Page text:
What can multiwave studies teach us about disaster research

An analysis of low-income Hurricane Katrina survivors

Gillian Green, Sarah Lowe, Jean E. Rhodes

Research output: Contribution to journalArticleResearchpeer-review

6 Citations (Scopus)

Abstract

Previous research on natural disasters has been limited by a lack of predisaster data and statistical analyses that do not adequately predict change in psychological symptoms. In the current study, we addressed these limitations through analysis of 3 waves of data from a longitudinal investigation of 313 low-income, African American mothers who were exposed to Hurricane Katrina. Although postdisaster cross-sectional estimates of the impact of traumatic stress exposure and postdisaster social support on postdisaster psychological distress were somewhat inflated, the general trends persisted when controlling for predisaster data (B = 0.88 and -0.33, vs. B = 0.81 and -0.27, respectively). Hierarchical linear modeling of the 3 waves of data revealed that lower predisaster social support was associated with higher psychological distress at the time of the disaster (β = -16), and that higher traumatic stress exposure was associated with greater increases in psychological distress after the storm (β = .86). Based on the results, we suggest that the impact of traumatic stress on psychological trajectories cannot be accounted for solely by preexisting risk, and recommend more complex research designs to further illuminate the complex, dynamic relationships between psychological distress, traumatic stress exposure, and social support.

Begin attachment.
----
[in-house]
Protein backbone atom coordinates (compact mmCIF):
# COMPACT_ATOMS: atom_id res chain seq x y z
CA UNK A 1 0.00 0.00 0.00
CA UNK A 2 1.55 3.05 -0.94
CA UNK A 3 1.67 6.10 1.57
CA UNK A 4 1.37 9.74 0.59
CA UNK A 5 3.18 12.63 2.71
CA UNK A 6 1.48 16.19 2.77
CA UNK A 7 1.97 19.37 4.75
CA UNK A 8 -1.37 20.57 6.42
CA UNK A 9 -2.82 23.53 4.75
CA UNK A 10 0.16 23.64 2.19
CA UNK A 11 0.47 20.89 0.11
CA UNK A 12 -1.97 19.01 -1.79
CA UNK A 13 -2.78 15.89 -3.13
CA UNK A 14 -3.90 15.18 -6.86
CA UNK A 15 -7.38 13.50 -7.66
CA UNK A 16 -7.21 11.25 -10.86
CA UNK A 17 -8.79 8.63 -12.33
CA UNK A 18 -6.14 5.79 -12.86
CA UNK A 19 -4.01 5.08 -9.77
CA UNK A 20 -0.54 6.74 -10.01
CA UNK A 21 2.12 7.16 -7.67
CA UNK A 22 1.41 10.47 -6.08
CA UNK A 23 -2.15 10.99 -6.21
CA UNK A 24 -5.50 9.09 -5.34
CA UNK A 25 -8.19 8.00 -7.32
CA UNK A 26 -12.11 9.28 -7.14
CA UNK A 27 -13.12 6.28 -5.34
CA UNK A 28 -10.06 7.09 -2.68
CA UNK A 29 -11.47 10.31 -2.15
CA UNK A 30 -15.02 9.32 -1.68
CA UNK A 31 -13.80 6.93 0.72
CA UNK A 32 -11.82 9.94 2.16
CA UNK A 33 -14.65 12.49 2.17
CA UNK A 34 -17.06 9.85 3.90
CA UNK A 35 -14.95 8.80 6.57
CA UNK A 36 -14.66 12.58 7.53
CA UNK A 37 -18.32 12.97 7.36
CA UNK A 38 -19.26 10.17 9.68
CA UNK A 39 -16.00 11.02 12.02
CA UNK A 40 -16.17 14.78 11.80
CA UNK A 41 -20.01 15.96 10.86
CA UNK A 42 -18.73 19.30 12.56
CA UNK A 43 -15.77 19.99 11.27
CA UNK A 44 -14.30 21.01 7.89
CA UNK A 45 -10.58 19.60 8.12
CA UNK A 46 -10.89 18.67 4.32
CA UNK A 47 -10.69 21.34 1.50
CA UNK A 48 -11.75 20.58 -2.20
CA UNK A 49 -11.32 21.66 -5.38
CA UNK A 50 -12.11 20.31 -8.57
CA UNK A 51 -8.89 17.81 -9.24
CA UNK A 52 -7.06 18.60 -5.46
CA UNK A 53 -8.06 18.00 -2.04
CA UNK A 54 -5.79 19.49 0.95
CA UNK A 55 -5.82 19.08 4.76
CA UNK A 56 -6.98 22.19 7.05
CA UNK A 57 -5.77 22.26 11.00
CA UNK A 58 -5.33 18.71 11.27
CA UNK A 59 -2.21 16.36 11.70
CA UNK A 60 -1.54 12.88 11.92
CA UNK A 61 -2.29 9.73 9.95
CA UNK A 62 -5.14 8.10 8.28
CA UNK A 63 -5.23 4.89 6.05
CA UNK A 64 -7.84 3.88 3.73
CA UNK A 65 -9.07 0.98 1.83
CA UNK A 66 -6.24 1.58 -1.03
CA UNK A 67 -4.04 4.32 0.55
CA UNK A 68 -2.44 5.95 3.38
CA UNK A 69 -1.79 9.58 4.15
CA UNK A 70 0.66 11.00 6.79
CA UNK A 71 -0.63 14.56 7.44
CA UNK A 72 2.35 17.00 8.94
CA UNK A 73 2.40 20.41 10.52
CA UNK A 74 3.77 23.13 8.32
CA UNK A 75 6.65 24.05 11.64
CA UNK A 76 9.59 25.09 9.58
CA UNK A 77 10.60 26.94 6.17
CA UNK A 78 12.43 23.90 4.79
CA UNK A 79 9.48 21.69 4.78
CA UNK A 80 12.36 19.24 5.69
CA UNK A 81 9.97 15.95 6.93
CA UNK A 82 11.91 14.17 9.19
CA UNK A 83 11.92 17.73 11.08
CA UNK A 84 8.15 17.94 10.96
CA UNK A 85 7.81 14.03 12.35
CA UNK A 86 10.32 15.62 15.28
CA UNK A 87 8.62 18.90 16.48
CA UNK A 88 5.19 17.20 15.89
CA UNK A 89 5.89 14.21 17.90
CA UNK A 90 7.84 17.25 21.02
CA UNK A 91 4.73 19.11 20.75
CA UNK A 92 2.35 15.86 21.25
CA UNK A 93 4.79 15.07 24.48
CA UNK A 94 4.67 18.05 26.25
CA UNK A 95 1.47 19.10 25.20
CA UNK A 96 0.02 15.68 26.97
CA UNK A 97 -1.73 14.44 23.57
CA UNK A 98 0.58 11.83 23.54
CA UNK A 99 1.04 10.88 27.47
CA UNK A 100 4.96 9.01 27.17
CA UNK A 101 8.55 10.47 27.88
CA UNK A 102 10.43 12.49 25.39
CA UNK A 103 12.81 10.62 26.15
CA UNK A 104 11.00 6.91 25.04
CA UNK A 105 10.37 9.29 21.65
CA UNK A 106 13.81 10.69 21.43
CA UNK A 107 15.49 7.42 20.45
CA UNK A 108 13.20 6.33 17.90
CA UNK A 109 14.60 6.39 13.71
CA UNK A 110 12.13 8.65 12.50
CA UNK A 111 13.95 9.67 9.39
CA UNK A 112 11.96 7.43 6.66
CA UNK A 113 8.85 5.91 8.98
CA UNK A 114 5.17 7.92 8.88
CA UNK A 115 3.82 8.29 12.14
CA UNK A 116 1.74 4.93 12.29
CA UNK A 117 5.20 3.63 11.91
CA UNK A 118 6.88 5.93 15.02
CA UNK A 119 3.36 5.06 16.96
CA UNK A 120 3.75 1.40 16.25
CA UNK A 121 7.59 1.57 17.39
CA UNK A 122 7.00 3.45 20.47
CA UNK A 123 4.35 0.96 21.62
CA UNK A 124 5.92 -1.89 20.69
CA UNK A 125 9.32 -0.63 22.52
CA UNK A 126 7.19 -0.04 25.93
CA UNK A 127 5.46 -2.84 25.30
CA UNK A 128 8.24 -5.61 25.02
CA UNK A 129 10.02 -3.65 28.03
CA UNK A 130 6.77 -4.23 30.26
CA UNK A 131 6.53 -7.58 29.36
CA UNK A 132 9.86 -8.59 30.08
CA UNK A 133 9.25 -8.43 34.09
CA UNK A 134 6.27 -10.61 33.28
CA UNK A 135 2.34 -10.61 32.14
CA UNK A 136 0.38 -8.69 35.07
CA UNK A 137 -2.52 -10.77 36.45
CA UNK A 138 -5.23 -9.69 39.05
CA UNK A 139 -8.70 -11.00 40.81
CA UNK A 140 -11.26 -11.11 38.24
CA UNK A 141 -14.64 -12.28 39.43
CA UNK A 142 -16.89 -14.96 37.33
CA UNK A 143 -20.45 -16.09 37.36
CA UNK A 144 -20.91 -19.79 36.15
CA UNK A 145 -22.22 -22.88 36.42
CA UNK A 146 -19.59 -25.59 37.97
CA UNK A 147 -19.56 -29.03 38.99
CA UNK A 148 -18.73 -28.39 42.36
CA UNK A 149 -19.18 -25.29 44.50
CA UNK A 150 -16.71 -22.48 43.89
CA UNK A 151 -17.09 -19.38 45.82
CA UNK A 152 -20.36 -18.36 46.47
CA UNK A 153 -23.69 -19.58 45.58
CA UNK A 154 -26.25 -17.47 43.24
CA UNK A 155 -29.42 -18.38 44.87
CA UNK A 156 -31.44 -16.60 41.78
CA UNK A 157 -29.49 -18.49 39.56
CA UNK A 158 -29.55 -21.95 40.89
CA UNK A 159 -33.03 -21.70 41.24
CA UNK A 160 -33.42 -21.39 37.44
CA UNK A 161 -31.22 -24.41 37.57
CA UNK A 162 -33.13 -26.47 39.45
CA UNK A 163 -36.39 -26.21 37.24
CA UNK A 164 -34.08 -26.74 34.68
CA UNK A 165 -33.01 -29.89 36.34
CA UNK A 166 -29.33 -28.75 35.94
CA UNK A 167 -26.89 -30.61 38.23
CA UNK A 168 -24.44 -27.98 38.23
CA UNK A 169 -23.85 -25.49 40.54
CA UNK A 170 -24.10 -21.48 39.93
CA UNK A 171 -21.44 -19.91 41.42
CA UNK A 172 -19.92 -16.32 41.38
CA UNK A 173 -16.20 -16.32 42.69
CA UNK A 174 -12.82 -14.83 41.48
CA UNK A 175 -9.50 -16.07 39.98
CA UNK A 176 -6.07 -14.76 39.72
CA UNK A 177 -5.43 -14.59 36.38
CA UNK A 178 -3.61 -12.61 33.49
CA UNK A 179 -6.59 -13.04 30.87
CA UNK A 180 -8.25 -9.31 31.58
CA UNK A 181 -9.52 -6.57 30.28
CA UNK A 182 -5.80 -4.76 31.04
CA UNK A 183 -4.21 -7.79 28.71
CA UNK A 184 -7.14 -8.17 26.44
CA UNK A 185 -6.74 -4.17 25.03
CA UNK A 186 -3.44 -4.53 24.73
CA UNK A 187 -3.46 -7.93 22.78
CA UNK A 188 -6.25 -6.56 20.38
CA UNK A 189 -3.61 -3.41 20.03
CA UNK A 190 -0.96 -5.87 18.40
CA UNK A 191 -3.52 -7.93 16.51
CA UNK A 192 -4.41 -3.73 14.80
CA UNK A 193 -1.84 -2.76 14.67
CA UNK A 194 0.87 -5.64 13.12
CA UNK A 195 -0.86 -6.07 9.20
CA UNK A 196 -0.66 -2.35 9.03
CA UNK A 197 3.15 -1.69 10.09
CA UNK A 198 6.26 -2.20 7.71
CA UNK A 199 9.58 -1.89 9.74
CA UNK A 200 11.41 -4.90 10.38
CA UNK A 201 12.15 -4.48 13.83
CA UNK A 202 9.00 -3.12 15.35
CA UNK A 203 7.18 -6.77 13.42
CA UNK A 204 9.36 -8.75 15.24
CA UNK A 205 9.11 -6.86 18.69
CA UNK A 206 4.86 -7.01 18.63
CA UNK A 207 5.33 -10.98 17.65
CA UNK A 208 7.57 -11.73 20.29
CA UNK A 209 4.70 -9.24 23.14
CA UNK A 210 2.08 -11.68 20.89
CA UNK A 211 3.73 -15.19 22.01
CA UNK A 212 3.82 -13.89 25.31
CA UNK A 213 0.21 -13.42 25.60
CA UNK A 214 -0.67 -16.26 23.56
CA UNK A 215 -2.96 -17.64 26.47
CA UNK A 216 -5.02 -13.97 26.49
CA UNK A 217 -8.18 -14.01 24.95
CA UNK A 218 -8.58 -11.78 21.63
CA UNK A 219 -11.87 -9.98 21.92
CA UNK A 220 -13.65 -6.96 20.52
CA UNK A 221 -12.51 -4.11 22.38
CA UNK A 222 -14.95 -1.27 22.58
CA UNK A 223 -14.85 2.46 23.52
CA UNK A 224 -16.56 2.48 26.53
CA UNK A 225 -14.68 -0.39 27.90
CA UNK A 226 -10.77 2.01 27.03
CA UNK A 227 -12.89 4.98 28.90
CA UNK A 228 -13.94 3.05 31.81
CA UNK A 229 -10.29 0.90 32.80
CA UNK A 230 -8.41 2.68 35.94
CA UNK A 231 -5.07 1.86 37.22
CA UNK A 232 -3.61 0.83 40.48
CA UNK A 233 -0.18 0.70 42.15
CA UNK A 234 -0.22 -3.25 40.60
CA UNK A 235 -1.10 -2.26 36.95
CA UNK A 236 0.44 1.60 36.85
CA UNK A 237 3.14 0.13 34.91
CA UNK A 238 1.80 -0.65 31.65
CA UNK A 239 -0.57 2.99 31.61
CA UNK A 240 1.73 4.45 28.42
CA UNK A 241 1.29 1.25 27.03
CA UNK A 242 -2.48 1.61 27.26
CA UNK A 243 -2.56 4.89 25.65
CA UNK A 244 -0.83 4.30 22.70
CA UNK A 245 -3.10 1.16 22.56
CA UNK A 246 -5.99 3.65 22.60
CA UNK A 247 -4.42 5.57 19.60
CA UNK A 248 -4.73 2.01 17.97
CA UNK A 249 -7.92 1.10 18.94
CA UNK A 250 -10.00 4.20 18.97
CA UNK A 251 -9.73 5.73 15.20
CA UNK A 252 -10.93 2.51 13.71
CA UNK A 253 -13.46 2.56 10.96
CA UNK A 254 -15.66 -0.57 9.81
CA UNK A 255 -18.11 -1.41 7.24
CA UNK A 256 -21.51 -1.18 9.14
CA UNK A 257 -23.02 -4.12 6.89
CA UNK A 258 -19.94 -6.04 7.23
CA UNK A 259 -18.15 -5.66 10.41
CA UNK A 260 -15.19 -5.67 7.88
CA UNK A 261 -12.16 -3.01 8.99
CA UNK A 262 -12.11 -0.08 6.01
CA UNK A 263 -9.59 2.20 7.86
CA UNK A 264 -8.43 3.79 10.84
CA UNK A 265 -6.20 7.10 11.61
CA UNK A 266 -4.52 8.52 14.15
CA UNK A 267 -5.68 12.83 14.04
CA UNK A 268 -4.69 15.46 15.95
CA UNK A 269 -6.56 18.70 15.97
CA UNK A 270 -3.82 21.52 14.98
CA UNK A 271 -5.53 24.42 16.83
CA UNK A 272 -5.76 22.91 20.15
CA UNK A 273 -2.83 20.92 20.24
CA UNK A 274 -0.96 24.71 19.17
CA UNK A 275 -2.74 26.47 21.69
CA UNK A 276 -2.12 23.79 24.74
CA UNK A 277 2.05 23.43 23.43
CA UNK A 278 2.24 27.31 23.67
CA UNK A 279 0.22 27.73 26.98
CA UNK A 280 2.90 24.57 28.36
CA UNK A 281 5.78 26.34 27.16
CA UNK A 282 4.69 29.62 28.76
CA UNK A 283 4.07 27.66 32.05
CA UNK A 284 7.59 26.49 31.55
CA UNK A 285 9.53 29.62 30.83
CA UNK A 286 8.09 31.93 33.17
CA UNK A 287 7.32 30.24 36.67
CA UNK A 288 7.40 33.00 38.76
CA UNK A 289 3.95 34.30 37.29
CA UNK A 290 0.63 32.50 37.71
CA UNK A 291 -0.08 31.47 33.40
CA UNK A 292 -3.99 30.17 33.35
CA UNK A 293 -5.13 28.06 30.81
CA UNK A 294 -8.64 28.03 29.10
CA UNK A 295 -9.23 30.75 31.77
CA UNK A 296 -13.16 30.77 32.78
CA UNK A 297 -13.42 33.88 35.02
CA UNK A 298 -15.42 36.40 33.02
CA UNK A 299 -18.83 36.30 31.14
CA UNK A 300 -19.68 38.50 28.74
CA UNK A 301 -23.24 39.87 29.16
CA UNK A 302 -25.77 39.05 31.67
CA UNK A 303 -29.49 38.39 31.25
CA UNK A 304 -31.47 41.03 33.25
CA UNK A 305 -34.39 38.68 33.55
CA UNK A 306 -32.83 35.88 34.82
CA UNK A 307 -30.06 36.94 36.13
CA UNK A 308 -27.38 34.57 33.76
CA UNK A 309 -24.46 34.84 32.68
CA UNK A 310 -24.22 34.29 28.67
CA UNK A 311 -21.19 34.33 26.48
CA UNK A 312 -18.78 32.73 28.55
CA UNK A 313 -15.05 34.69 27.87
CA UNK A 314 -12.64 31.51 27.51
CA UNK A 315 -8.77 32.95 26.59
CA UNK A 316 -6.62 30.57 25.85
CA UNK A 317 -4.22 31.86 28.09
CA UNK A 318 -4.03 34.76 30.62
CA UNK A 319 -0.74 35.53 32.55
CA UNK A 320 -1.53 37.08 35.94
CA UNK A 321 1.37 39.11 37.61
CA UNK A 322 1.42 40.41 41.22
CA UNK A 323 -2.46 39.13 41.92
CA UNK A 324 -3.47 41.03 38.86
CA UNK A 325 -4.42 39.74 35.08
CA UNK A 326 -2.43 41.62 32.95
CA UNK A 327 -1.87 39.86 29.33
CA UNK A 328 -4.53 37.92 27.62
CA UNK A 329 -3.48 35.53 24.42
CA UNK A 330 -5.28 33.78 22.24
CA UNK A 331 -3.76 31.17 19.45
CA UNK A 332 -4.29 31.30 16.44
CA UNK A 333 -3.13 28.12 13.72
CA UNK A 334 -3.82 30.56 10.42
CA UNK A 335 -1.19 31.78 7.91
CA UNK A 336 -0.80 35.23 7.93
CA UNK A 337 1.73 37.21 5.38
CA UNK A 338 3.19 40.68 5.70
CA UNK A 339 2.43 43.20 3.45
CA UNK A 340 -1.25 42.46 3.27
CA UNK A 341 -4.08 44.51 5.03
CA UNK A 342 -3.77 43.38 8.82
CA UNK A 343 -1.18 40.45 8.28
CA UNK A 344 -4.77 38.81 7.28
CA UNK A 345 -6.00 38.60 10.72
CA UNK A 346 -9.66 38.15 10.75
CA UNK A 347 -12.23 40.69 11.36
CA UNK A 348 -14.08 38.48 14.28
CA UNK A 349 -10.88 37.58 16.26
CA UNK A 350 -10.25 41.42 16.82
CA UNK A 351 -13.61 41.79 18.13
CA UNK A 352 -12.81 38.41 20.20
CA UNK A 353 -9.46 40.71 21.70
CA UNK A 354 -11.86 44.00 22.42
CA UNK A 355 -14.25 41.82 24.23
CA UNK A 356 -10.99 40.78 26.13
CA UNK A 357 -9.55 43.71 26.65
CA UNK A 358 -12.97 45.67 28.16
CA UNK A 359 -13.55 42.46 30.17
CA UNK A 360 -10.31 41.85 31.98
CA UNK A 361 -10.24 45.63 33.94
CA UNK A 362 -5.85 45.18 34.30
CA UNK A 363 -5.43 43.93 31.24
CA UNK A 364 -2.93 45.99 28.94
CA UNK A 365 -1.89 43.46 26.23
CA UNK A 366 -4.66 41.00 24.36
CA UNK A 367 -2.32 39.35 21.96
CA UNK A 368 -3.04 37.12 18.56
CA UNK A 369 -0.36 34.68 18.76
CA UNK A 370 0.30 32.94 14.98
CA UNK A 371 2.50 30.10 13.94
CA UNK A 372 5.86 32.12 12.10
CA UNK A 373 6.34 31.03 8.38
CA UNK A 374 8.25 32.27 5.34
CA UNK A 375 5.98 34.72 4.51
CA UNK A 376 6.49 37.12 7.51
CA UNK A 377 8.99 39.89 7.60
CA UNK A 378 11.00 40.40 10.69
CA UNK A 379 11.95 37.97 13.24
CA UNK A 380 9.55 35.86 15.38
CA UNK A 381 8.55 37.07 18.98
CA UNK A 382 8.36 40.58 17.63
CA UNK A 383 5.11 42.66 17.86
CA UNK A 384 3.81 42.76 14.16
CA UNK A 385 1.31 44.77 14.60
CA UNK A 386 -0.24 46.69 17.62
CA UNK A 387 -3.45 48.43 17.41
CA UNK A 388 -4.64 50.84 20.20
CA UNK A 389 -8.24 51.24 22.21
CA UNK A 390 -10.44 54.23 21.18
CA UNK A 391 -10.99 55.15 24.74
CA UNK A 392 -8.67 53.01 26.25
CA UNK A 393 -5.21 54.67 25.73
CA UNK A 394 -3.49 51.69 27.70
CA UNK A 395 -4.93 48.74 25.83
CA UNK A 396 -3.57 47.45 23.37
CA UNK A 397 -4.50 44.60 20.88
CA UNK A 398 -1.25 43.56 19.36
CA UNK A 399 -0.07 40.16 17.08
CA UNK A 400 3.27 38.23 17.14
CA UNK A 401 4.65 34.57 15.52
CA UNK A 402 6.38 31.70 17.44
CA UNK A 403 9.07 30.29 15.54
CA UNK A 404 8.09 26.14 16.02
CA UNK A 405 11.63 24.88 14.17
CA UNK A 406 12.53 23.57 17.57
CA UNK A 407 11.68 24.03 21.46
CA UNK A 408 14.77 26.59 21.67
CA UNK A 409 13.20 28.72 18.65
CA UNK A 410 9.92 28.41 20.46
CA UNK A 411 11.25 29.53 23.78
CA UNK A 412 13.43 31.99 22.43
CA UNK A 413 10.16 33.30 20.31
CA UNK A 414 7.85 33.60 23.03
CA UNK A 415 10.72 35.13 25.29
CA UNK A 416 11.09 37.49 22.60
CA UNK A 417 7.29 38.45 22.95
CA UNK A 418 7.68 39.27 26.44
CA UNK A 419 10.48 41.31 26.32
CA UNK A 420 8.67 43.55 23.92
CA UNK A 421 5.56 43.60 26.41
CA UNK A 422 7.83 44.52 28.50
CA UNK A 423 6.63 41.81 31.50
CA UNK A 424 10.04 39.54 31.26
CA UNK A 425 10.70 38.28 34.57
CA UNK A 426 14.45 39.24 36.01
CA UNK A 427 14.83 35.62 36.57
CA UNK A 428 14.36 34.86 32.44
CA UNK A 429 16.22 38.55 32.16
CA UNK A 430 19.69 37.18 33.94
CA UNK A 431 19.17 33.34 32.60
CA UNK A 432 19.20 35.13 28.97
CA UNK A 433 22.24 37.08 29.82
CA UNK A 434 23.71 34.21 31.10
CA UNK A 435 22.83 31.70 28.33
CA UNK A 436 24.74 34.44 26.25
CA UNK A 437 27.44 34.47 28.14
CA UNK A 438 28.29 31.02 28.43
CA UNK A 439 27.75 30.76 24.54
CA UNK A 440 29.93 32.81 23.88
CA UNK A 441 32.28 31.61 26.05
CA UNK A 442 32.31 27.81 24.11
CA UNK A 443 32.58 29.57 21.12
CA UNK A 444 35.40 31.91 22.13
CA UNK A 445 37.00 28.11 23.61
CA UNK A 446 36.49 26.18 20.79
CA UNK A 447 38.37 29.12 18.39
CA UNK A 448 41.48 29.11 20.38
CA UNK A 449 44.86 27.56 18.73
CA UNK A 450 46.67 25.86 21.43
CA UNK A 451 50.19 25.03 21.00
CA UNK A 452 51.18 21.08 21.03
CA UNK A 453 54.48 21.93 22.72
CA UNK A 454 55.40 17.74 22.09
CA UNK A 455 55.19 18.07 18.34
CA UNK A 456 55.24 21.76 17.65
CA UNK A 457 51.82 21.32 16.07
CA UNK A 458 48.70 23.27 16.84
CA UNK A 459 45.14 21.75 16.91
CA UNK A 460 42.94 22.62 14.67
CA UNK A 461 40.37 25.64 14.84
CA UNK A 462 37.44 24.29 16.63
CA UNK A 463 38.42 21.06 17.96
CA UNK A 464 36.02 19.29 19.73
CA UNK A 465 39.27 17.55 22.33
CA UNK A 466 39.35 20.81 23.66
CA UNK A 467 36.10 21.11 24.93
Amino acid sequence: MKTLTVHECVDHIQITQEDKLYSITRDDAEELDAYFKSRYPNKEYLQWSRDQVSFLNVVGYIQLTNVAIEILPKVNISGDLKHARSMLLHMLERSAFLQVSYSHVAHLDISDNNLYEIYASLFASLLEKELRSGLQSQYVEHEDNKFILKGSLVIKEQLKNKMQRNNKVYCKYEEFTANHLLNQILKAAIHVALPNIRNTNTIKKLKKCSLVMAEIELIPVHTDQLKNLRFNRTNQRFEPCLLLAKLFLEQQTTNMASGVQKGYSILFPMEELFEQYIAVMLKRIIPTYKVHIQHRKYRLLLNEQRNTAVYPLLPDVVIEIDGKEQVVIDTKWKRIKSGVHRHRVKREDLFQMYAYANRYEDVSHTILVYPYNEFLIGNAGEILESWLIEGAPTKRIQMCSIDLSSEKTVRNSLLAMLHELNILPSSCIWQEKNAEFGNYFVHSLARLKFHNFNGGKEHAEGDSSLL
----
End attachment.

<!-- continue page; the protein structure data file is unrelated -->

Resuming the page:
Original languageEnglish
Pages (from-to)299-306
Number of pages8
JournalJournal of Traumatic Stress
Volume25
Issue number3
DOIs
StatePublished - 1 Jun 2012

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Cyclonic Storms
Disasters
Survivors
Psychology
Social Support
Research
Statistical Data Interpretation
Psychological Stress
African Americans
Research Design
Mothers

Cite this

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abstract = "Previous research on natural disasters has been limited by a lack of predisaster data and statistical analyses that do not adequately predict change in psychological symptoms. In the current study, we addressed these limitations through analysis of 3 waves of data from a longitudinal investigation of 313 low-income, African American mothers who were exposed to Hurricane Katrina. Although postdisaster cross-sectional estimates of the impact of traumatic stress exposure and postdisaster social support on postdisaster psychological distress were somewhat inflated, the general trends persisted when controlling for predisaster data (B = 0.88 and -0.33, vs. B = 0.81 and -0.27, respectively). Hierarchical linear modeling of the 3 waves of data revealed that lower predisaster social support was associated with higher psychological distress at the time of the disaster (β = -16), and that higher traumatic stress exposure was associated with greater increases in psychological distress after the storm (β = .86). Based on the results, we suggest that the impact of traumatic stress on psychological trajectories cannot be accounted for solely by preexisting risk, and recommend more complex research designs to further illuminate the complex, dynamic relationships between psychological distress, traumatic stress exposure, and social support.",
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What can multiwave studies teach us about disaster research : An analysis of low-income Hurricane Katrina survivors. / Green, Gillian; Lowe, Sarah; Rhodes, Jean E.

In: Journal of Traumatic Stress, Vol. 25, No. 3, 01.06.2012, p. 299-306.

Research output: Contribution to journalArticleResearchpeer-review

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